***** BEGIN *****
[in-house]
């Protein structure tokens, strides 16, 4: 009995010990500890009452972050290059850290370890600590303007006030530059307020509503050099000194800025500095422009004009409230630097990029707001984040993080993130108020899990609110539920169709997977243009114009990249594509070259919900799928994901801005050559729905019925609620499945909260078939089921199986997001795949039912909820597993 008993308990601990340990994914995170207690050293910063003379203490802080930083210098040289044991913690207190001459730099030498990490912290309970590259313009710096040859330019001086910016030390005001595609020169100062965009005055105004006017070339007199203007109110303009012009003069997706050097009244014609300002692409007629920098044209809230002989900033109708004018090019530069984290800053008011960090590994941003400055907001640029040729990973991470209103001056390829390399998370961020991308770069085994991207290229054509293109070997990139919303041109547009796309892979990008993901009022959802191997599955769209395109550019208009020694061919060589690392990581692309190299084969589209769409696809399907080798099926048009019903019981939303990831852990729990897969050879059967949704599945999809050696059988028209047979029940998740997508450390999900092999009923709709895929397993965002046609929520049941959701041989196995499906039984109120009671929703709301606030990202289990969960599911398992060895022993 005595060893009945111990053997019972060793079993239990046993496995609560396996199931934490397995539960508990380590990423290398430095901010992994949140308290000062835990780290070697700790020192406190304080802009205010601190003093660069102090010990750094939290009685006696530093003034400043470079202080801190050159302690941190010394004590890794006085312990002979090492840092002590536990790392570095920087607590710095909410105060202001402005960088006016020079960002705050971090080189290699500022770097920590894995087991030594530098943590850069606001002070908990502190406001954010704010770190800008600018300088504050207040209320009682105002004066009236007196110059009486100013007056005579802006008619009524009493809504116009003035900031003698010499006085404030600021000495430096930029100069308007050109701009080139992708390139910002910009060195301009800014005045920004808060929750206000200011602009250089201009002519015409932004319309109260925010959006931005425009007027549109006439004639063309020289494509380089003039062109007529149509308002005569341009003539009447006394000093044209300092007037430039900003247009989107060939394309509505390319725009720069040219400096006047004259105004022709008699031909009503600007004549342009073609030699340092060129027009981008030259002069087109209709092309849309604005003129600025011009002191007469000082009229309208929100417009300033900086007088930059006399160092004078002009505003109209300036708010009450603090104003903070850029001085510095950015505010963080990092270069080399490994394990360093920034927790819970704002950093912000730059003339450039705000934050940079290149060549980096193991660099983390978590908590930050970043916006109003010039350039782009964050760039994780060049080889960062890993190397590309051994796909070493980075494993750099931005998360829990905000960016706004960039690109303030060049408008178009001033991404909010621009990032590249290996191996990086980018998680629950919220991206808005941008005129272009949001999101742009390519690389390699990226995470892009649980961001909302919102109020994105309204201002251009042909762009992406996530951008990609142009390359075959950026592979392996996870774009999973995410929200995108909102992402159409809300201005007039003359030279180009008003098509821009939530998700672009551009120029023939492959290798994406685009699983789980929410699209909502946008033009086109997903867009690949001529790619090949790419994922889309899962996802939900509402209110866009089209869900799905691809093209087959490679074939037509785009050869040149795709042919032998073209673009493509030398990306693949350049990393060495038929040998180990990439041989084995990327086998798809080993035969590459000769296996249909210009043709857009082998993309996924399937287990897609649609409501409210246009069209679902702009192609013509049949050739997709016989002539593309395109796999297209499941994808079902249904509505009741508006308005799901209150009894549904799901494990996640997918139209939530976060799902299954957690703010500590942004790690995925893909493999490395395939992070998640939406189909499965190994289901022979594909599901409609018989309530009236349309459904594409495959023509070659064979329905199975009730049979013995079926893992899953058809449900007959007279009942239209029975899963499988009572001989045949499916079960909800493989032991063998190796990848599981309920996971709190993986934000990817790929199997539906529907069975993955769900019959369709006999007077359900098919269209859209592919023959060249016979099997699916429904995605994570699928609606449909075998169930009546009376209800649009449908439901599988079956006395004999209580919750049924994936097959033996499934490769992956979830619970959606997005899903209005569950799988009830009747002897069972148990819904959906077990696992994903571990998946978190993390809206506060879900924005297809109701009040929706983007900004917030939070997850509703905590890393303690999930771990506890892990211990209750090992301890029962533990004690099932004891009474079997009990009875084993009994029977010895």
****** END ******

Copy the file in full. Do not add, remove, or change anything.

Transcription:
[in-house]
């Protein structure tokens, strides 16, 4: 009995010990500890009452972050290059850290370890600590303007006030530059307020509503050099000194800025500095422009004009409230630097990029707001984040993080993130108020899990609110539920169709997977243009114009990249594509070259919900799928994901801005050559729905019925609620499945909260078939089921199986997001795949039912909820597993 008993308990601990340990994914995170207690050293910063003379203490802080930083210098040289044991913690207190001459730099030498990490912290309970590259313009710096040859330019001086910016030390005001595609020169100062965009005055105004006017070339007199203007109110303009012009003069997706050097009244014609300002692409007629920098044209809230002989900033109708004018090019530069984290800053008011960090590994941003400055907001640029040729990973991470209103001056390829390399998370961020991308770069085994991207290229054509293109070997990139919303041109547009796309892979990008993901009022959802191997599955769209395109550019208009020694061919060589690392990581692309190299084969589209769409696809399907080798099926048009019903019981939303990831852990729990897969050879059967949704599945999809050696059988028209047979029940998740997508450390999900092999009923709709895929397993965002046609929520049941959701041989196995499906039984109120009671929703709301606030990202289990969960599911398992060895022993 005595060893009945111990053997019972060793079993239990046993496995609560396996199931934490397995539960508990380590990423290398430095901010992994949140308290000062835990780290070697700790020192406190304080802009205010601190003093660069102090010990750094939290009685006696530093003034400043470079202080801190050159302690941190010394004590890794006085312990002979090492840092002590536990790392570095920087607590710095909410105060202001402005960088006016020079960002705050971090080189290699500022770097920590894995087991030594530098943590850069606001002070908990502190406001954010704010770190800008600018300088504050207040209320009682105002004066009236007196110059009486100013007056005579802006008619009524009493809504116009003035900031003698010499006085404030600021000495430096930029100069308007050109701009080139992708390139910002910009060195301009800014005045920004808060929750206000200011602009250089201009002519015409932004319309109260925010959006931005425009007027549109006439004639063309020289494509380089003039062109007529149509308002005569341009003539009447006394000093044209300092007037430039900003247009989107060939394309509505390319725009720069040219400096006047004259105004022709008699031909009503600007004549342009073609030699340092060129027009981008030259002069087109209709092309849309604005003129600025011009002191007469000082009229309208929100417009300033900086007088930059006399160092004078002009505003109209300036708010009450603090104003903070850029001085510095950015505010963080990092270069080399490994394990360093920034927790819970704002950093912000730059003339450039705000934050940079290149060549980096193991660099983390978590908590930050970043916006109003010039350039782009964050760039994780060049080889960062890993190397590309051994796909070493980075494993750099931005998360829990905000960016706004960039690109303030060049408008178009001033991404909010621009990032590249290996191996990086980018998680629950919220991206808005941008005129272009949001999101742009390519690389390699990226995470892009649980961001909302919102109020994105309204201002251009042909762009992406996530951008990609142009390359075959950026592979392996996870774009999973995410929200995108909102992402159409809300201005007039003359030279180009008003098509821009939530998700672009551009120029023939492959290798994406685009699983789980929410699209909502946008033009086109997903867009690949001529790619090949790419994922889309899962996802939900509402209110866009089209869900799905691809093209087959490679074939037509785009050869040149795709042919032998073209673009493509030398990306693949350049990393060495038929040998180990990439041989084995990327086998798809080993035969590459000769296996249909210009043709857009082998993309996924399937287990897609649609409501409210246009069209679902702009192609013509049949050739997709016989002539593309395109796999297209499941994808079902249904509505009741508006308005799901209150009894549904799901494990996640997918139209939530976060799902299954957690703010500590942004790690995925893909493999490395395939992070998640939406189909499965190994289901022979594909599901409609018989309530009236349309459904594409495959023509070659064979329905199975009730049979013995079926893992899953058809449900007959007279009942239209029975899963499988009572001989045949499916079960909800493989032991063998190796990848599981309920996971709190993986934000990817790929199997539906529907069975993955769900019959369709006999007077359900098919269209859209592919023959060249016979099997699916429904995605994570699928609606449909075998169930009546009376209800649009449908439901599988079956006395004999209580919750049924994936097959033996499934490769992956979830619970959606997005899903209005569950799988009830009747002897069972148990819904959906077990696992994903571990998946978190993390809206506060879900924005297809109701009040929706983007900004917030939070997850509703905590890393303690999930771990506890892990211990209750090992301890029962533990004690099932004891009474079997009990009875084993009994029977010895």